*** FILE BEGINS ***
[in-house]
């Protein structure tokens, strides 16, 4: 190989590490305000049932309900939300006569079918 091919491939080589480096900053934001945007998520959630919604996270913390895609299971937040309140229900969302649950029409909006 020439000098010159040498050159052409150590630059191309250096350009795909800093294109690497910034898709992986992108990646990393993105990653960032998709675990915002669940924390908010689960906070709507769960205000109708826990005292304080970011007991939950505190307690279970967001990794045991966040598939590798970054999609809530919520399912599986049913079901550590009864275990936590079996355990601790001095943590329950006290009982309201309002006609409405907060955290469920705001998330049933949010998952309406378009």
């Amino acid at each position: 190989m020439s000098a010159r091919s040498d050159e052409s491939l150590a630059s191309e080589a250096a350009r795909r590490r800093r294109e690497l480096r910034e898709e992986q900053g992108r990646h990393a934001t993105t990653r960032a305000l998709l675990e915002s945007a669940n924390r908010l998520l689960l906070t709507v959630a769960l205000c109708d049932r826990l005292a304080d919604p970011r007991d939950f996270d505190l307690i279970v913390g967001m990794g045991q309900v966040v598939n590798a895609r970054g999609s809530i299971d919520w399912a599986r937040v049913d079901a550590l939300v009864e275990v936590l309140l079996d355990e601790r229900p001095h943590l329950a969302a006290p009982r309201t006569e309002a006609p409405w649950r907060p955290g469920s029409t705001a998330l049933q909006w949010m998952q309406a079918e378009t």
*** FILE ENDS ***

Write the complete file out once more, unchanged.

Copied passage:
[in-house]
């Protein structure tokens, strides 16, 4: 190989590490305000049932309900939300006569079918 091919491939080589480096900053934001945007998520959630919604996270913390895609299971937040309140229900969302649950029409909006 020439000098010159040498050159052409150590630059191309250096350009795909800093294109690497910034898709992986992108990646990393993105990653960032998709675990915002669940924390908010689960906070709507769960205000109708826990005292304080970011007991939950505190307690279970967001990794045991966040598939590798970054999609809530919520399912599986049913079901550590009864275990936590079996355990601790001095943590329950006290009982309201309002006609409405907060955290469920705001998330049933949010998952309406378009």
């Amino acid at each position: 190989m020439s000098a010159r091919s040498d050159e052409s491939l150590a630059s191309e080589a250096a350009r795909r590490r800093r294109e690497l480096r910034e898709e992986q900053g992108r990646h990393a934001t993105t990653r960032a305000l998709l675990e915002s945007a669940n924390r908010l998520l689960l906070t709507v959630a769960l205000c109708d049932r826990l005292a304080d919604p970011r007991d939950f996270d505190l307690i279970v913390g967001m990794g045991q309900v966040v598939n590798a895609r970054g999609s809530i299971d919520w399912a599986r937040v049913d079901a550590l939300v009864e275990v936590l309140l079996d355990e601790r229900p001095h943590l329950a969302a006290p009982r309201t006569e309002a006609p409405w649950r907060p955290g469920s029409t705001a998330l049933q909006w949010m998952q309406a079918e378009t």